Read more . . .


Saturday, March 23, 2019

7 Tips for Keeping Trusts Flexible in a Rapidly Changing World

One hundred years ago there were no commercial airplanes, women couldn't vote, the average family had 5 children, divorce was rare, children born outside of marriage had no inheritance rights, and surrogacy was virtually unheard of. In 2019 we have same-sex marriage, flexible gender identity, assisted reproductive technologies, digital assets, cryptocurrencies and an epidemic of lonely seniors. What will our society be like in 20 years?  The pace of change is increasing, so while you draft your documents today, make sure that these documents are sufficiently flexible to adapt to our unknown future.  


Read more . . .


Saturday, March 16, 2019

A To-do List To Protect The Identity Of A Loved One Who Passed Away

Unfortunately, identity theft is rampant and it doesn’t only involve the living.  

Here's an important checklist to ensure you aren't made vulnerable.


Read more . . .


Sunday, April 29, 2018

Seniors are one of the fastest growing demographics that is interested in medical marijuana

Medical marijuana may help with a variety of age-related illnesses, including  arthritis, insomnia, and pain.


Read more . . .


Tuesday, March 27, 2018

Why do people choose assisted suicide?


The idea of doctor-assisted suicide has been growing in popularity in recent years. Canada, Belgium, Netherlands, Luxembourg and Switzerland have legalized voluntary euthanasia.  Australia, France, South Africa and United Kingdom are considering similar measures. In the United States, five states have legalized physician assisted suicide via legislation (California, Colorado, Oregon, Vermont and Washington) and one state has legal physician assisted suicide via court ruling (Montana).

According to several recent studies, the reason patients gave for ending their live had to do more with psychological suffering and not physical ones.
Read more . . .


Tuesday, January 30, 2018

How to Help Dementia Patients Sleep Better With a Bedtime Routine

Sleep routines are essential for maintaining healthy sleep habits. This is true at any age and ability, but especially for dementia patients.

Dementia patients often experience confusion: about events, facts, and what's happening around them. They may not completely understand what time it is. This can make it difficult for them to pick up on environmental cues that help them figure out when it's nighttime and time to go to sleep.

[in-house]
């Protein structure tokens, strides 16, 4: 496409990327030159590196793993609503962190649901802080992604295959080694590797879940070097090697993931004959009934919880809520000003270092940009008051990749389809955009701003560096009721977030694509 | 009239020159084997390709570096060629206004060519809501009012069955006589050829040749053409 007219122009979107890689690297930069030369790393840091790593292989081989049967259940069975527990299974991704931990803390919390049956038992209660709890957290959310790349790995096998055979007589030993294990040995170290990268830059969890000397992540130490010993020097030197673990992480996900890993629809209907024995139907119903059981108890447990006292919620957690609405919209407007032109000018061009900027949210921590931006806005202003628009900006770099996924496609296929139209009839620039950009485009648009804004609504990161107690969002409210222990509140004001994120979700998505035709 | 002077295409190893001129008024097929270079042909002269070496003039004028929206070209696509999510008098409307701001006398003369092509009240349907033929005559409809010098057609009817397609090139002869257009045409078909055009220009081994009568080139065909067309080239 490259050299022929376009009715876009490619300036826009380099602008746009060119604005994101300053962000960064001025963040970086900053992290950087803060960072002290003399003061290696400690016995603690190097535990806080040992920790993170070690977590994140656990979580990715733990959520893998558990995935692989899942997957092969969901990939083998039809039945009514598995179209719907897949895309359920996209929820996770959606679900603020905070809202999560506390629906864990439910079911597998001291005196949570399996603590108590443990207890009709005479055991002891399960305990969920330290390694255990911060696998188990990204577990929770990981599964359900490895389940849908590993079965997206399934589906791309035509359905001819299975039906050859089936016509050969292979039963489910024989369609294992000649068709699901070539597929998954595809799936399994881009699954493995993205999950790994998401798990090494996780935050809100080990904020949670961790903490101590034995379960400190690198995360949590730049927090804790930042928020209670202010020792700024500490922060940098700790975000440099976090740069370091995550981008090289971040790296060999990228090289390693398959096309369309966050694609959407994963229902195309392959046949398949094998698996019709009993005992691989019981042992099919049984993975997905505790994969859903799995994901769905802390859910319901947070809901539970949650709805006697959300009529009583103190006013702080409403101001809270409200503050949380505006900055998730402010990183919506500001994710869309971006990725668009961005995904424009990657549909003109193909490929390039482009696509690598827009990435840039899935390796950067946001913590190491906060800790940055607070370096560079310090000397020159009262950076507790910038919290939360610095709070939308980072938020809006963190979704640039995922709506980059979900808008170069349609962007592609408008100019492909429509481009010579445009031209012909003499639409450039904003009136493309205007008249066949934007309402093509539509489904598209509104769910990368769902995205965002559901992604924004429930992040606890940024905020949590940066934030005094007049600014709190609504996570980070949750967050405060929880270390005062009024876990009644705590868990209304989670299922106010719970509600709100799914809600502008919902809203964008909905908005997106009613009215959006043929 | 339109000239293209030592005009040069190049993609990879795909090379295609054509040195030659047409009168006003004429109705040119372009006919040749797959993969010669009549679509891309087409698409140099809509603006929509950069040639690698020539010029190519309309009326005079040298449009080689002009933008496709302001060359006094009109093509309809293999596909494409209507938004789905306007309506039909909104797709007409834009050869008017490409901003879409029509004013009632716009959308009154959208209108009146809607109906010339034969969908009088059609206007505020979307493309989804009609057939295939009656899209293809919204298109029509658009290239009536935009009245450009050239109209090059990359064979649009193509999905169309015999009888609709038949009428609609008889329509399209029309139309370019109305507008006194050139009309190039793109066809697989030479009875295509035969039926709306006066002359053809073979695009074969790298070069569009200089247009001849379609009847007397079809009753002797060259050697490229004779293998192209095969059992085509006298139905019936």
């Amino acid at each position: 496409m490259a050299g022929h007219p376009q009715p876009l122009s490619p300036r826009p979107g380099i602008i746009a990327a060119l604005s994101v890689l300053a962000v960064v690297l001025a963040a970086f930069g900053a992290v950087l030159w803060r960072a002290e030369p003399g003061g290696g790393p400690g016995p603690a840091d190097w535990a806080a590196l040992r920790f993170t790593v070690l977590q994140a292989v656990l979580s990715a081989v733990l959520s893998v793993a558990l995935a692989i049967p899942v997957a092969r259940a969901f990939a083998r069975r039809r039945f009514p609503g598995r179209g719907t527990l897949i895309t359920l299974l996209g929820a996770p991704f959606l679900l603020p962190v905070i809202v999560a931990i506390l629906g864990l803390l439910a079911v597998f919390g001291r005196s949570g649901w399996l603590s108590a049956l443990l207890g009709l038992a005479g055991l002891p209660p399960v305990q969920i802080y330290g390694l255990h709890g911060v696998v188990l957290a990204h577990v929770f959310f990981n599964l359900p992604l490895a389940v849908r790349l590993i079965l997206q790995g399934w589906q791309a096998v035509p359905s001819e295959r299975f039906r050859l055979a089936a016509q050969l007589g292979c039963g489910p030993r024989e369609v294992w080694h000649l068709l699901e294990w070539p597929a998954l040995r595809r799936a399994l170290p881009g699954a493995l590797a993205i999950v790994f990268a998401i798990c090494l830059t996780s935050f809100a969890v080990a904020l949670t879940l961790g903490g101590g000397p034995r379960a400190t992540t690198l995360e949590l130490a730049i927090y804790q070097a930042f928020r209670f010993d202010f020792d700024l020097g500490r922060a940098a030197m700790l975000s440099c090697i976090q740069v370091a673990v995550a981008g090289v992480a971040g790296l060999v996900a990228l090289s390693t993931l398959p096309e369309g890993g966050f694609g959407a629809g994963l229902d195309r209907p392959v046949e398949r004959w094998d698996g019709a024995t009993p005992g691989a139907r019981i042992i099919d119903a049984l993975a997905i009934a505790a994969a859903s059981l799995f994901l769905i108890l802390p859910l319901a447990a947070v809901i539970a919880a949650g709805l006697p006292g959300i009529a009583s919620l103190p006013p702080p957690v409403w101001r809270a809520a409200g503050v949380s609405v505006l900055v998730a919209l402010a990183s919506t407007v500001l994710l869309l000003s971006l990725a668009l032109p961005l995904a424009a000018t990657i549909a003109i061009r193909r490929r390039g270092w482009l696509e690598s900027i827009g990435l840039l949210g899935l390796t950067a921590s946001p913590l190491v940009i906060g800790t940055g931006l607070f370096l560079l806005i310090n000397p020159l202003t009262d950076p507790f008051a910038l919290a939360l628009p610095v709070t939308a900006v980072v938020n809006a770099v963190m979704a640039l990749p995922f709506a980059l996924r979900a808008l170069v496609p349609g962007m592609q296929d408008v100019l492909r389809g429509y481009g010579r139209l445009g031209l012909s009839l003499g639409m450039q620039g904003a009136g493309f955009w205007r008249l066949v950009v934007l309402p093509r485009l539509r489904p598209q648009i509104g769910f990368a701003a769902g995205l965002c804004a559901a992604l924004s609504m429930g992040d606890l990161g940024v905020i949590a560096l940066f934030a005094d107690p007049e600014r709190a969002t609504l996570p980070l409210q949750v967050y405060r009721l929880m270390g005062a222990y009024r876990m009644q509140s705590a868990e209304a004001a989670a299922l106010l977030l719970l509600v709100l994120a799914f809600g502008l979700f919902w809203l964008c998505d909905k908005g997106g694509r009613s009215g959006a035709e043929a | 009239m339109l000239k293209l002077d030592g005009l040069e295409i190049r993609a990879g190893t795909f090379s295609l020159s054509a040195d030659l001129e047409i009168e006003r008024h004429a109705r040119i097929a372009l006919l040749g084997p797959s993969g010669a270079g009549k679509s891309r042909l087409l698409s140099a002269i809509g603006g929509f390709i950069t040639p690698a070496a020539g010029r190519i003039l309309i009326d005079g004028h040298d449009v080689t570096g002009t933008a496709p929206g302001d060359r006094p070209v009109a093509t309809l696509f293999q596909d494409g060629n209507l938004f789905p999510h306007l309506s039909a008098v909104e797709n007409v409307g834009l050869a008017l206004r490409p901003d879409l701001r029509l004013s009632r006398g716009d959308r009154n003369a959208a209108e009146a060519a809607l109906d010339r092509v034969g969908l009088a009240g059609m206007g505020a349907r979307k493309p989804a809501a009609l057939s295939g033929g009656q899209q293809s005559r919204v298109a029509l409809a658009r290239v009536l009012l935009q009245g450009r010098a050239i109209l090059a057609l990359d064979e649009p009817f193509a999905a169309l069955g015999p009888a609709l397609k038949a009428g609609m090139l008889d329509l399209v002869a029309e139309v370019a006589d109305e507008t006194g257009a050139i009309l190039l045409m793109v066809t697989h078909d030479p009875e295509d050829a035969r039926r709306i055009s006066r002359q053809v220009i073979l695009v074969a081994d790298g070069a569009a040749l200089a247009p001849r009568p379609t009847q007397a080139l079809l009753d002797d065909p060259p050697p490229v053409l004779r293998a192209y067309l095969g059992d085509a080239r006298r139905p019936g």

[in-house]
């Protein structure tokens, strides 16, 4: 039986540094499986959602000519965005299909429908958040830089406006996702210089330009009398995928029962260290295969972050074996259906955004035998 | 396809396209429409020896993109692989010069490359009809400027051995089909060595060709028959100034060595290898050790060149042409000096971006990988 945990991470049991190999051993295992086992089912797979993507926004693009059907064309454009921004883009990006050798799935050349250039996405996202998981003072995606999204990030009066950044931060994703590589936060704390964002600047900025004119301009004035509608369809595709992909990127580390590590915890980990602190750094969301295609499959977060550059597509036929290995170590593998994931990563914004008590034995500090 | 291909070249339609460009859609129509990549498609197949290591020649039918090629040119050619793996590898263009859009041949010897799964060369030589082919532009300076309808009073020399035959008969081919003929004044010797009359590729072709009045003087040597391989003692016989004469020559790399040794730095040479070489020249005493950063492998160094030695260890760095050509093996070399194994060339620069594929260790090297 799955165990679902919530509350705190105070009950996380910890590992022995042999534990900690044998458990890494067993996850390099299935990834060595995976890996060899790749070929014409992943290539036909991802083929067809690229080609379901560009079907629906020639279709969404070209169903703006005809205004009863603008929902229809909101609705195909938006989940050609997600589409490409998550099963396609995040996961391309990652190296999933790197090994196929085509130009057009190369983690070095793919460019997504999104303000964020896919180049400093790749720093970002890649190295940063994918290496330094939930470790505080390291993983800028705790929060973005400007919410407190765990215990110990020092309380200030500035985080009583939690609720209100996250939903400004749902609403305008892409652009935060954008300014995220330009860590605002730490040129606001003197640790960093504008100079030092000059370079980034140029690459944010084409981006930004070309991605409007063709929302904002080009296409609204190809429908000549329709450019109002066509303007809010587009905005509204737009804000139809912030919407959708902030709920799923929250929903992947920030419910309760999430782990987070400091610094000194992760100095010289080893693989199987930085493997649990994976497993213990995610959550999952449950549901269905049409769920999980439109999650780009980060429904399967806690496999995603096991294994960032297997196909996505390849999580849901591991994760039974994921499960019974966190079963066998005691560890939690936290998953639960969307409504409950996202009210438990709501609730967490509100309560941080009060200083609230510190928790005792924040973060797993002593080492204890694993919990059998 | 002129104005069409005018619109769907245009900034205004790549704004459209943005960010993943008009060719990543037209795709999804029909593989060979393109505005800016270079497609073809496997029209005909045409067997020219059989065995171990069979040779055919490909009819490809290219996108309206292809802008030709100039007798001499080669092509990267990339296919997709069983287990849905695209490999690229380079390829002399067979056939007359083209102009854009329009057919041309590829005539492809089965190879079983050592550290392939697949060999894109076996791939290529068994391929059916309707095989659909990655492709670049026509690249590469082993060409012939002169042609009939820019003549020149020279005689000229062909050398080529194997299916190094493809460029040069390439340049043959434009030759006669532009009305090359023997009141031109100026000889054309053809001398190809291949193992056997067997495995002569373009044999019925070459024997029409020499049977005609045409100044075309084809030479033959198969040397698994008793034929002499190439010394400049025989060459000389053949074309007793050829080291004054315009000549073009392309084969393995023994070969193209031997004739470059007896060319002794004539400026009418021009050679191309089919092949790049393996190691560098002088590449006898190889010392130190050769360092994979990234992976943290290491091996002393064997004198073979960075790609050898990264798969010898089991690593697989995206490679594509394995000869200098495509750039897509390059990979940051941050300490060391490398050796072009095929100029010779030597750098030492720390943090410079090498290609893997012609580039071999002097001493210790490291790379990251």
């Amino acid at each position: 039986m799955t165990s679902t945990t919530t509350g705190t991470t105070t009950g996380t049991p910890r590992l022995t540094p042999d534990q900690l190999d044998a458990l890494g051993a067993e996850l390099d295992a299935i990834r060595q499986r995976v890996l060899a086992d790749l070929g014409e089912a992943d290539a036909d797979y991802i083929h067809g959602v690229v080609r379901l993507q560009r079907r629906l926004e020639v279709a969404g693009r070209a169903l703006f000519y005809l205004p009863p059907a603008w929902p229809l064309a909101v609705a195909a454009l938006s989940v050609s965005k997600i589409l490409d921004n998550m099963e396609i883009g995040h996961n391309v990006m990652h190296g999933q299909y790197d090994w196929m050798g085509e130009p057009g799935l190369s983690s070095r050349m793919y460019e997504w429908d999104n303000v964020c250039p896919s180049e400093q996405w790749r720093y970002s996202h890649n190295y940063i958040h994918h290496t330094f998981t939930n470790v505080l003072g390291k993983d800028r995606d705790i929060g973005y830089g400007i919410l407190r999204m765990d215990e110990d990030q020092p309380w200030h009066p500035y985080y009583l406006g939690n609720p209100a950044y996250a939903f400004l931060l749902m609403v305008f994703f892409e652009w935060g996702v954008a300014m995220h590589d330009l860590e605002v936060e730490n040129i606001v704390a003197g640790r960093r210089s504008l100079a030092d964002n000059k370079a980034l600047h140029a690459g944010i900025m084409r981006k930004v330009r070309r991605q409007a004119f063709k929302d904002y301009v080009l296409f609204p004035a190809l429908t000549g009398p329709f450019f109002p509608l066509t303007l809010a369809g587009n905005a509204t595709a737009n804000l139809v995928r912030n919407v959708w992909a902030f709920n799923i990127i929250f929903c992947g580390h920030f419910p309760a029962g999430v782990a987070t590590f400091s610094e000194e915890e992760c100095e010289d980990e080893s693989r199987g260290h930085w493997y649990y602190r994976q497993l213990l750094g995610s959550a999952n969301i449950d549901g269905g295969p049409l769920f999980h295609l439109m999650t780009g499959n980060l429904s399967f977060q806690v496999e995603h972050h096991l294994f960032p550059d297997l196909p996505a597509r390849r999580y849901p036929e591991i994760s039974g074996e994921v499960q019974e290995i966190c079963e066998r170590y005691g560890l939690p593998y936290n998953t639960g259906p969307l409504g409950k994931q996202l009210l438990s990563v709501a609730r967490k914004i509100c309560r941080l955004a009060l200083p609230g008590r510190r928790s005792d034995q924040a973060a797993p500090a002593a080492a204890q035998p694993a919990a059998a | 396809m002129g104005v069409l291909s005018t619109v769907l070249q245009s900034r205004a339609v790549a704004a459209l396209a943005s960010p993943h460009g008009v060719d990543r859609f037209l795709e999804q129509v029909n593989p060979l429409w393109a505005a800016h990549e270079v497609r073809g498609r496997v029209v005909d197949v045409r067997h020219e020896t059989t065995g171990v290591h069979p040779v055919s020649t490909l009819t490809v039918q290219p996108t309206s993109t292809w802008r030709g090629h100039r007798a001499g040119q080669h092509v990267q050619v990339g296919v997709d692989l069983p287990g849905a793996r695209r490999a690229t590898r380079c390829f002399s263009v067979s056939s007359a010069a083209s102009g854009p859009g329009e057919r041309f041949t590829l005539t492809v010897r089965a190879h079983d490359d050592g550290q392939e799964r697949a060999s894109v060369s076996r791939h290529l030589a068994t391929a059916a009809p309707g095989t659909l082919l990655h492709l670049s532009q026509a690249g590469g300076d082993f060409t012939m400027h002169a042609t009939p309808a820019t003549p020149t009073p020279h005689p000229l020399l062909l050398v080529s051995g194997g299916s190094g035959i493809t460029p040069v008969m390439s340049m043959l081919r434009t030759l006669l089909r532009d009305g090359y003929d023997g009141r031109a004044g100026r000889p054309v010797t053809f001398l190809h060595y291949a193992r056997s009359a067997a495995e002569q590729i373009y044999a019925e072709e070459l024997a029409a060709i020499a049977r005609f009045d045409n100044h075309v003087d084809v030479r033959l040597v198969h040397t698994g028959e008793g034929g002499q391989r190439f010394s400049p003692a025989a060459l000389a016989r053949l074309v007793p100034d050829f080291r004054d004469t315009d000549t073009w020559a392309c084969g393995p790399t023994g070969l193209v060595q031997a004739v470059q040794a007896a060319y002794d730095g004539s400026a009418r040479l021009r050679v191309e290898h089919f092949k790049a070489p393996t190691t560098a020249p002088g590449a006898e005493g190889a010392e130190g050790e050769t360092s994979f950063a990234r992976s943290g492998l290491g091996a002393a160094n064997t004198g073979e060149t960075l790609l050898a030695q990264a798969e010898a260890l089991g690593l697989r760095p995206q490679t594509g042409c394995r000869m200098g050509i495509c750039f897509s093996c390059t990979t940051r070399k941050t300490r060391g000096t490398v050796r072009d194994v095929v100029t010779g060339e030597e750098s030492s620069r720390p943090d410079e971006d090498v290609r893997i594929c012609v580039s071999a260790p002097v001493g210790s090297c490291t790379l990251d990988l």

Read more . . .


Thursday, November 16, 2017

Planning for a Pet

Animals shelters often see beloved pets suddenly homeless because of the death of their owners and failure to plan properly. And while there may be more people willing to rescue a dog, but what about a horse or a lizard?

One way of planning properly for the care of a pet is to leave some designated money for the benefit of a shelter, to be used specifically in the care of your pet. This way, if anyone adopts the pet, the shelter can use the money to reimburse the new owner for the pet’s care. Of course, you should carefully research the shelter and ensure that they agree to this type of a plan.


Read more . . .


Tuesday, October 24, 2017

Imagine your family at peace: How to Have Crucial Conversations with Your Loved Ones about End-of-Life issues


Talking about end of life issues with a loved one who is already sick is difficult. Your loved one may not be thinking clearly, may be in pain, and everyone is likely to be very emotional. That’s why it’s important to have this conversation early, while everyone is thinking clearly. A plan is likely to be empowering for all involved.

A parent may be resistant to receiving care and having crucial conversations with you because she is afraid of losing her way of life, losing privacy, getting old, not having sufficient financial assets, being a burden, having her money taken away from her, being thrown into a nursing home and dying.


Read more . . .